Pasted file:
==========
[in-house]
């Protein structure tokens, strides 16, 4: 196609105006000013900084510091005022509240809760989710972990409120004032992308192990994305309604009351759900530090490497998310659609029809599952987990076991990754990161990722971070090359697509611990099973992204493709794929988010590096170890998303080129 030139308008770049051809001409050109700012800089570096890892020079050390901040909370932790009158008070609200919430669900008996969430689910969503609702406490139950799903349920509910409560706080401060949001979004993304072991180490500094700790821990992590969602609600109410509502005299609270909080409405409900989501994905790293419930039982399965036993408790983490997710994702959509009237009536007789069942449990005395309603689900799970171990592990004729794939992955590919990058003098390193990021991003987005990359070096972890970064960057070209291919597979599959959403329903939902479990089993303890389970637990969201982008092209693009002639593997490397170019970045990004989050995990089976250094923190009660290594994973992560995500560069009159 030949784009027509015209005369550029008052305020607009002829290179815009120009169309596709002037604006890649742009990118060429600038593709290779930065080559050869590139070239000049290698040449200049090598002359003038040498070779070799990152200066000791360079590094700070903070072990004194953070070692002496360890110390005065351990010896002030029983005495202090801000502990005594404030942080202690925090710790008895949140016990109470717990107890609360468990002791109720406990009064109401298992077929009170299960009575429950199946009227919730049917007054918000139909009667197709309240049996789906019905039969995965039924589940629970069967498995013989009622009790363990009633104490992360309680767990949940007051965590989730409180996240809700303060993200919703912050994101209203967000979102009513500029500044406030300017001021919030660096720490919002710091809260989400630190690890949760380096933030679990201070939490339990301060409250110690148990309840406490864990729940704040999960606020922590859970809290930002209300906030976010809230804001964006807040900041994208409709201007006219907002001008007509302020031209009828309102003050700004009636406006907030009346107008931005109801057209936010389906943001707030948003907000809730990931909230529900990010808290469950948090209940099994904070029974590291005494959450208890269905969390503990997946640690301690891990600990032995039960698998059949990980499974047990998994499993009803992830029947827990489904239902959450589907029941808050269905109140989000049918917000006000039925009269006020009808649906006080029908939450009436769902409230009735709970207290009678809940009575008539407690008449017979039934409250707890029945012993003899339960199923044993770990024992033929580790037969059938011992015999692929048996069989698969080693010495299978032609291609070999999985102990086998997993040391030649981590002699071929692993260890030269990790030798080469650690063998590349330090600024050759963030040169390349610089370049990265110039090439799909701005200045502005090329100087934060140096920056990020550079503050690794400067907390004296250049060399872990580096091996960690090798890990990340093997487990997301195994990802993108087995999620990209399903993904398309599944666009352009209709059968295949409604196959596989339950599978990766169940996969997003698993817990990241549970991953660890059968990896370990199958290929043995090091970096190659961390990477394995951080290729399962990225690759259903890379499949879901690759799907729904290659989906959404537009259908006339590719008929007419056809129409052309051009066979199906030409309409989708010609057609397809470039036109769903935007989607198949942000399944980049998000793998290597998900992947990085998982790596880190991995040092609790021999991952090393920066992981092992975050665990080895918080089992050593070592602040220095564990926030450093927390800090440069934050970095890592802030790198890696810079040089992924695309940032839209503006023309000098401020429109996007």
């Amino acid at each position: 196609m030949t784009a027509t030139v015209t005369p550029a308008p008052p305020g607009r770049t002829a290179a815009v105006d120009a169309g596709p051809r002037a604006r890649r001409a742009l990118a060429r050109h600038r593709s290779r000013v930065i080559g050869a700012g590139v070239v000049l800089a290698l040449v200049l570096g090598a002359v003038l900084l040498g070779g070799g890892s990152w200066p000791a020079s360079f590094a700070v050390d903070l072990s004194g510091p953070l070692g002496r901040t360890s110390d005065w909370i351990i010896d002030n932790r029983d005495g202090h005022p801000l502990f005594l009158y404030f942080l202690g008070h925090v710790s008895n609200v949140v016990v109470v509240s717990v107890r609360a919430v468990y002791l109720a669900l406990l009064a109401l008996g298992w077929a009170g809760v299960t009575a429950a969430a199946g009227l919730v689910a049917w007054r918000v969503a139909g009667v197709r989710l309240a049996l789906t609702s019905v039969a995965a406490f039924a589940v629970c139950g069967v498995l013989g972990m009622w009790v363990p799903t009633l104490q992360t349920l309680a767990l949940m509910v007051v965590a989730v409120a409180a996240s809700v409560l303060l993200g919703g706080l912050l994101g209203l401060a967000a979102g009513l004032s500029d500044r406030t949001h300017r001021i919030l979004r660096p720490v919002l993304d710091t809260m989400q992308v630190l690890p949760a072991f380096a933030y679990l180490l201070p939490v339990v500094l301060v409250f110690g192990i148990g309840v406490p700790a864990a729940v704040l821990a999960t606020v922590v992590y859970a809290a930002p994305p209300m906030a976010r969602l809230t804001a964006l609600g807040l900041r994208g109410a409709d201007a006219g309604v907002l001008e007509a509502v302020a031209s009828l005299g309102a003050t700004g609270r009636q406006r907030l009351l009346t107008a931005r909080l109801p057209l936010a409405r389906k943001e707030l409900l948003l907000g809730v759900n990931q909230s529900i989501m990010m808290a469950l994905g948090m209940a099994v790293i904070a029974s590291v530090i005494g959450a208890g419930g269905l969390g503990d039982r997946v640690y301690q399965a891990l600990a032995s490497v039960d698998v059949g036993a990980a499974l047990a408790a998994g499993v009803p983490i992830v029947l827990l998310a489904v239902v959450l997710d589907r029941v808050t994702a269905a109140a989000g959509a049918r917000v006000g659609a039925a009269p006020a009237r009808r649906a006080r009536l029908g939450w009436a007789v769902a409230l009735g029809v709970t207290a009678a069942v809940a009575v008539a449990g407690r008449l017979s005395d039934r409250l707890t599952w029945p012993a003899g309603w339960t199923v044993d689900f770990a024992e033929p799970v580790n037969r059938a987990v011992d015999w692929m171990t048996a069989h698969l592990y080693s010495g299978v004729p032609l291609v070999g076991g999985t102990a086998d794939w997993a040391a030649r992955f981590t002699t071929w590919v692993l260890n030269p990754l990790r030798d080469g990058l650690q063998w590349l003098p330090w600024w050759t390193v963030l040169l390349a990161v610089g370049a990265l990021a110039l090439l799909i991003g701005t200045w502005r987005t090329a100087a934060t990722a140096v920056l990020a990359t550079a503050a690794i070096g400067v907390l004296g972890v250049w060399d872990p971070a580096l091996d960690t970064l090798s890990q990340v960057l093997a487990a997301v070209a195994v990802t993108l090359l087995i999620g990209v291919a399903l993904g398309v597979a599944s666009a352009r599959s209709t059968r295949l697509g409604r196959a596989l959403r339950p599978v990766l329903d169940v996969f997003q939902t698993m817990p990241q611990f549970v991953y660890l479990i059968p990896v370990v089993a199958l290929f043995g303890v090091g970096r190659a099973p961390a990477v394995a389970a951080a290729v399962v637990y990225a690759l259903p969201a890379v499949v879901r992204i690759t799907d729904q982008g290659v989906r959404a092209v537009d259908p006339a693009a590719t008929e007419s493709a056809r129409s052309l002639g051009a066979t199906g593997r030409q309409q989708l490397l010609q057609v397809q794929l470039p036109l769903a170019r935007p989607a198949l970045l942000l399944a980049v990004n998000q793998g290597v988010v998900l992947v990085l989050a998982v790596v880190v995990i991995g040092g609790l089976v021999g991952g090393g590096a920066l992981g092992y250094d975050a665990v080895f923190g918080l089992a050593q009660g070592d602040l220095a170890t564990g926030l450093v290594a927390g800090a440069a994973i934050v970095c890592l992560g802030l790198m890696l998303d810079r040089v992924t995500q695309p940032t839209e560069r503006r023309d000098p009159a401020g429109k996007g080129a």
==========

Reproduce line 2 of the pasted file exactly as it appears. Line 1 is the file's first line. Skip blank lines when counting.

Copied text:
């Protein structure tokens, strides 16, 4: 196609105006000013900084510091005022509240809760989710972990409120004032992308192990994305309604009351759900530090490497998310659609029809599952987990076991990754990161990722971070090359697509611990099973992204493709794929988010590096170890998303080129 030139308008770049051809001409050109700012800089570096890892020079050390901040909370932790009158008070609200919430669900008996969430689910969503609702406490139950799903349920509910409560706080401060949001979004993304072991180490500094700790821990992590969602609600109410509502005299609270909080409405409900989501994905790293419930039982399965036993408790983490997710994702959509009237009536007789069942449990005395309603689900799970171990592990004729794939992955590919990058003098390193990021991003987005990359070096972890970064960057070209291919597979599959959403329903939902479990089993303890389970637990969201982008092209693009002639593997490397170019970045990004989050995990089976250094923190009660290594994973992560995500560069009159 030949784009027509015209005369550029008052305020607009002829290179815009120009169309596709002037604006890649742009990118060429600038593709290779930065080559050869590139070239000049290698040449200049090598002359003038040498070779070799990152200066000791360079590094700070903070072990004194953070070692002496360890110390005065351990010896002030029983005495202090801000502990005594404030942080202690925090710790008895949140016990109470717990107890609360468990002791109720406990009064109401298992077929009170299960009575429950199946009227919730049917007054918000139909009667197709309240049996789906019905039969995965039924589940629970069967498995013989009622009790363990009633104490992360309680767990949940007051965590989730409180996240809700303060993200919703912050994101209203967000979102009513500029500044406030300017001021919030660096720490919002710091809260989400630190690890949760380096933030679990201070939490339990301060409250110690148990309840406490864990729940704040999960606020922590859970809290930002209300906030976010809230804001964006807040900041994208409709201007006219907002001008007509302020031209009828309102003050700004009636406006907030009346107008931005109801057209936010389906943001707030948003907000809730990931909230529900990010808290469950948090209940099994904070029974590291005494959450208890269905969390503990997946640690301690891990600990032995039960698998059949990980499974047990998994499993009803992830029947827990489904239902959450589907029941808050269905109140989000049918917000006000039925009269006020009808649906006080029908939450009436769902409230009735709970207290009678809940009575008539407690008449017979039934409250707890029945012993003899339960199923044993770990024992033929580790037969059938011992015999692929048996069989698969080693010495299978032609291609070999999985102990086998997993040391030649981590002699071929692993260890030269990790030798080469650690063998590349330090600024050759963030040169390349610089370049990265110039090439799909701005200045502005090329100087934060140096920056990020550079503050690794400067907390004296250049060399872990580096091996960690090798890990990340093997487990997301195994990802993108087995999620990209399903993904398309599944666009352009209709059968295949409604196959596989339950599978990766169940996969997003698993817990990241549970991953660890059968990896370990199958290929043995090091970096190659961390990477394995951080290729399962990225690759259903890379499949879901690759799907729904290659989906959404537009259908006339590719008929007419056809129409052309051009066979199906030409309409989708010609057609397809470039036109769903935007989607198949942000399944980049998000793998290597998900992947990085998982790596880190991995040092609790021999991952090393920066992981092992975050665990080895918080089992050593070592602040220095564990926030450093927390800090440069934050970095890592802030790198890696810079040089992924695309940032839209503006023309000098401020429109996007």